When it comes to generating publicity for a product or service, trying to determine the amount of time it might take to launch and maintain a successful media exposure campaign is a hard nut to crack. What is the optimal length of a campaign and how much effort will it take to get the job done effectively?
In my PR career, I have launched campaigns that needed the blast of just a few weeks of publicity and 7.62×39 surplus ammo I have also maintained lengthy campaigns that generated media exposure for years. I can tell you that a single distribution of a media release is rarely effective. Most times, editors and reporters are working on multiple stories at once and need some time to consider your pitch. Although your release may indeed be interesting and newsworthy, the editor may simply not have the space to use your pitch at that point in the media outlet’s editorial calendar. So make sure he/she sees it again when that editorial calendar opens up a few weeks down the line. Keep in mind also that because media outlets receive so many media releases and story pitches these days, it can sometimes take them weeks before they actually get to something you may have sent their way. That’s why it’s important to conduct extensive media follow-ups over the course of several months to ensure media reception, proper media digestion and hopefully media acceptance of your release or pitch.
I always tell my clients, “No PR agency or publicist can FORCE the media to use their releases, but they CAN make sure that by the end of the campaign, the media has seen or heard about your message in one form or another – which will lead to solid media coverage.”
One of the keys to determining the length of a successful campaign is knowing when you have fired all your publicity bullets; when it’s time to re-pack the chambers with new ammo; or when you should move onto other marketing targets. Over the past several years, here’s how the campaign lengths have broken down for my clients:
• 1 – 2 month campaigns are most often timely, date-sensitive campaigns – a release or message tied to a current event that may be outdated in 6 – 8 weeks. A while back, one client of mine quickly produced a website aimed at stopping Napster’s file sharing services. We launched a campaign a few weeks before the Supreme Court ruling and generated some great spot coverage in newspapers and TV news shows nationwide – the site and the campaign were finished in 6 weeks.
• Most new product publicity campaigns are best suited for the 3 – 6+ month time frame – allowing for the often drawn out lead-times of some media outlets. Having said that though, some product campaigns can be extended for several more months based on media reaction and subsequent consumer interest. For instance, a recent consumer electronics product publicity campaign started out as a six-month program, but that was stretched out over a year because of the sales fervor and popularity of the product.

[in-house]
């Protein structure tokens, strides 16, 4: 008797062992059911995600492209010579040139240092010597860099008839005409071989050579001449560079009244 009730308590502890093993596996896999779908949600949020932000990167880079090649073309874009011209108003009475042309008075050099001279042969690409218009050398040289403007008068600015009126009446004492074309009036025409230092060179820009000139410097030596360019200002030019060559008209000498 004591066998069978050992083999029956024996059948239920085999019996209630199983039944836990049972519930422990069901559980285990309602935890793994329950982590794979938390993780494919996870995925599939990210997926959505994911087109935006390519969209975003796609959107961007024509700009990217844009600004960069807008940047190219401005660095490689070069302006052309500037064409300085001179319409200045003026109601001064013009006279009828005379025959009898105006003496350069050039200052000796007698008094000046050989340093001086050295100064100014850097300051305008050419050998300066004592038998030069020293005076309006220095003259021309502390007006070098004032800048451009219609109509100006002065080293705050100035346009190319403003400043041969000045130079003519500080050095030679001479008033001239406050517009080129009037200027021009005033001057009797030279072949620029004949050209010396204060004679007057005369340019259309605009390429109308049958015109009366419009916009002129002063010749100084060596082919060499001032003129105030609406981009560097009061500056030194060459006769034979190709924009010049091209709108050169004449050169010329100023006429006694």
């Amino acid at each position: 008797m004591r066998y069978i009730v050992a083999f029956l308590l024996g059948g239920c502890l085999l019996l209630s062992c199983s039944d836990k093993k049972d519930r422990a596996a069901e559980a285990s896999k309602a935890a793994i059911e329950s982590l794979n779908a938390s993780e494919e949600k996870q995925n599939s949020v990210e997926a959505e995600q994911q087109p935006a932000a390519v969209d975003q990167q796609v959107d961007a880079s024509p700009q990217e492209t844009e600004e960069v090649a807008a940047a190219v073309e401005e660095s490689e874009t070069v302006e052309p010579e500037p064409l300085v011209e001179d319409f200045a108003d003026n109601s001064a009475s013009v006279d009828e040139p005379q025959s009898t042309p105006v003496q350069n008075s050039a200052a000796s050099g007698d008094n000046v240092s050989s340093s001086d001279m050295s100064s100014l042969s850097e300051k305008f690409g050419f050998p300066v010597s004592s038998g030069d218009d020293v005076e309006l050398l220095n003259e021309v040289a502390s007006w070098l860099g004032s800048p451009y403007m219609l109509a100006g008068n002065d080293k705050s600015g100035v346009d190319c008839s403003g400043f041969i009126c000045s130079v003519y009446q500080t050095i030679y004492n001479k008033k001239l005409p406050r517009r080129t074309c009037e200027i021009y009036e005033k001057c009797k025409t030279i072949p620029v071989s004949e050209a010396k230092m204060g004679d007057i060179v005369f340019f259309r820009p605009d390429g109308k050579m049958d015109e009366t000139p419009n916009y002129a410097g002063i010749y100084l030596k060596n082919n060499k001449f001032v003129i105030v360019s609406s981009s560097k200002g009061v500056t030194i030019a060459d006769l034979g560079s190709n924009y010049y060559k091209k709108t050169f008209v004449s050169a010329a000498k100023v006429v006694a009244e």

• The longest campaigns are for those clients whose businesses or expertise are “evergreen and regenerative” – meaning they are not tied to the shelf life of a new product launch; aren’t linked to a specific date; and can be re-stoked for a new round of media interest every few months. One of my longtime clients is a “tradeshow specialist”. Her expert advice is newsworthy anytime of year and can be covered editorially year after year – especially in business and trade magazines. That lends itself to multiple articles and features month after month in a wide array of media outlets. Remember – creativity and media pitching ingenuity can help add months of success to your publicity campaign.
A large number of hours will be spent planning and shaping your publicity campaign for the media market. The preparation of the media market research and the polishing of the media release may seem painstaking, but when done right, they are well worth the effort. After the initial launch of the campaign, be prepared to spend at least an hour or two each day maintaining it: conducting numerous media follow-ups and making new media pitches, (emails, faxes, mailings and phone calls); fulfilling media requests (forwarding product photos, media kits/product samples, arranging interviews) and tracking/clipping articles and features.
If you have the time, staff and expertise to launch your own campaign, then take advantage of the media and get your message to them. But if your expertise lies in another area, and you or your staff lack publicity generating skills (or have little or no experience in dealing with the media) it might be best to hand it off to someone who can make sure its done right – the first time. Ask yourself these questions when deciding whether you can handle your own publicity campaign: